Save the Rivers, Repave Your Driveway

Installing a driveway made from permeable pavement is better for the planet and for your health.

November 5, 2009

Busted asphalt? Replace it with something permeable.

RODALE NEWS, EMMAUS, PA—Want to keep your lawn watered for free and save America's most endangered rivers at the same time? Rip out your driveway and install permeable pavement.


The U.S. Environmental Protection Agency recently announced that it would start testing a variety of permeable pavements, surrounded by rain gardens, at an Edison, New Jersey, parking lot to see which are the most efficient at keeping pollutants like motor oil and pesticides out of storm drains.

Permeable pavement acts like a water filter, allowing water to soak through the surface into sandy soils beneath, where the water feeds lawns or evaporates back into the air. It helps reduce erosion, as well as the amount of pollution that washes into rivers and streams.

Impermeable surfaces, on the other hand, can act like log flumes, overwhelming storm systems and water-treatment facilities to the point that they overflow, and sometimes even carry raw sewage into waterways. "With asphalt, all you ask is for it to carry a load and shed water," says William F. Hunt III, PhD, associate professor in the biological and agricultural engineering department at North Carolina State University. "That's why they're so efficient, and the reason impermeable pavement was developed and became the standard."

Porous concrete and other surfaces are so efficient at managing runoff that they're used on all the interstates in Georgia and Oregon.

With winter snows and springtime snowmelts just around the corner, it might be time to rethink your asphalt, and here are three reasons why:

#1: It's simply nicer-looking. When most people think "permeable pavement" they also think "gravel driveways." But if you're not a fan of the nostalgic crunch of gravel, opt for attractive permeable-concrete paving stones that are more efficient at absorbing water than gravel, and require less maintenance, says Hunt. "The fact that they're very attractive is their big selling point. They tend to run a little more in terms of cost than pervious asphalt or pervious concrete," he says, but if you want to blend in with your neighbors, the latter two—pervious asphalt and pervious concrete—look virtually identical to their impervious counterparts, and will cost you a little bit less.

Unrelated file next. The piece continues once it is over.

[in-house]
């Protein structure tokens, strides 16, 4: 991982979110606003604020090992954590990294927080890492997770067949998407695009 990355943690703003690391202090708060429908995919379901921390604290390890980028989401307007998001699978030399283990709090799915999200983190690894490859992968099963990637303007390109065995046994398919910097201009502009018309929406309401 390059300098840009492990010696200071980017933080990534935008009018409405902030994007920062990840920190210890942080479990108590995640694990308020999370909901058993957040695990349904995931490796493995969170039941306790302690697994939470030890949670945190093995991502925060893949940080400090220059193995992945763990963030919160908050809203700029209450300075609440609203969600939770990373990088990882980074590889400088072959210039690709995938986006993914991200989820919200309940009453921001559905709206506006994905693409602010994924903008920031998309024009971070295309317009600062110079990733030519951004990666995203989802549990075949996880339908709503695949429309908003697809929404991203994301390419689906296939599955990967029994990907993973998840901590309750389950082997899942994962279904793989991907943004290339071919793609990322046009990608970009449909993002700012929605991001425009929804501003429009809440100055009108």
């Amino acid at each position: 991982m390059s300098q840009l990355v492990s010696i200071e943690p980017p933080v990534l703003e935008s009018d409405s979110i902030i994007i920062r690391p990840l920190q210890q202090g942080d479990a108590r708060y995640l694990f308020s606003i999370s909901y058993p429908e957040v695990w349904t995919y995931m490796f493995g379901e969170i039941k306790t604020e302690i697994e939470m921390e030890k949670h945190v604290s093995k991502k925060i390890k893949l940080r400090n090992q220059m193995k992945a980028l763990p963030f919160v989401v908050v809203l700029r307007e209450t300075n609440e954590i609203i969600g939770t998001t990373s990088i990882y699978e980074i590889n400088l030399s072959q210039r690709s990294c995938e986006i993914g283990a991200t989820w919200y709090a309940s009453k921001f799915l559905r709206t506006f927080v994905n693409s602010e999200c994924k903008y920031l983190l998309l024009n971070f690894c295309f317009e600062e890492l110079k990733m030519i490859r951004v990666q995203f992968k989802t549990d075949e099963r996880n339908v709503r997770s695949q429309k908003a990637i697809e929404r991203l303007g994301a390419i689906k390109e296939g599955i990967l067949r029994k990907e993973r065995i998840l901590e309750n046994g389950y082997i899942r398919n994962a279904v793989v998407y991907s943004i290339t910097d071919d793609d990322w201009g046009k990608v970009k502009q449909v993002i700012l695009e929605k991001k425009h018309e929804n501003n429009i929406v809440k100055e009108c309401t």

#2: It's healthier for you, too. One of the things that keeps regular asphalt impervious is a chemical sealant made from coal tar, which itself contains cancer-causing chemicals called polycyclic aromatic hydrocarbons (PAHs). The PAHs collect in dust, which you can inhale during a dry season, and they wash off into streams where they collect in mud—which then has to be treated as hazardous waste—and in fish that you eat.

#3: You may get paid for it. Montgomery County in Maryland offers homeowners $1,200 to rip up their old asphalt driveways to install permeable surfaces. Call your local county environmental protection office or department to see if similar programs exist in your area.

If you're interested in installing a porous driveway, Hunt says there are a few things you should know before switching on the jackhammer. "A lot of it comes down to what the area around your driveway is like. If the area is very stable, without a lot of windblown dust, then the systems will work a long time and work quite well," he says. Dust from gardens, fields, or deserts can clog permeable pavement and prevent the water from draining. Also, permeable options work better if you have sandy soils, which bear weight better than a soil that gets wet when it expands, like clay, he notes. That makes a difference if you're using the pavers for a driveway, but it won't matter much if they're serving as a walkway between your home and a garden.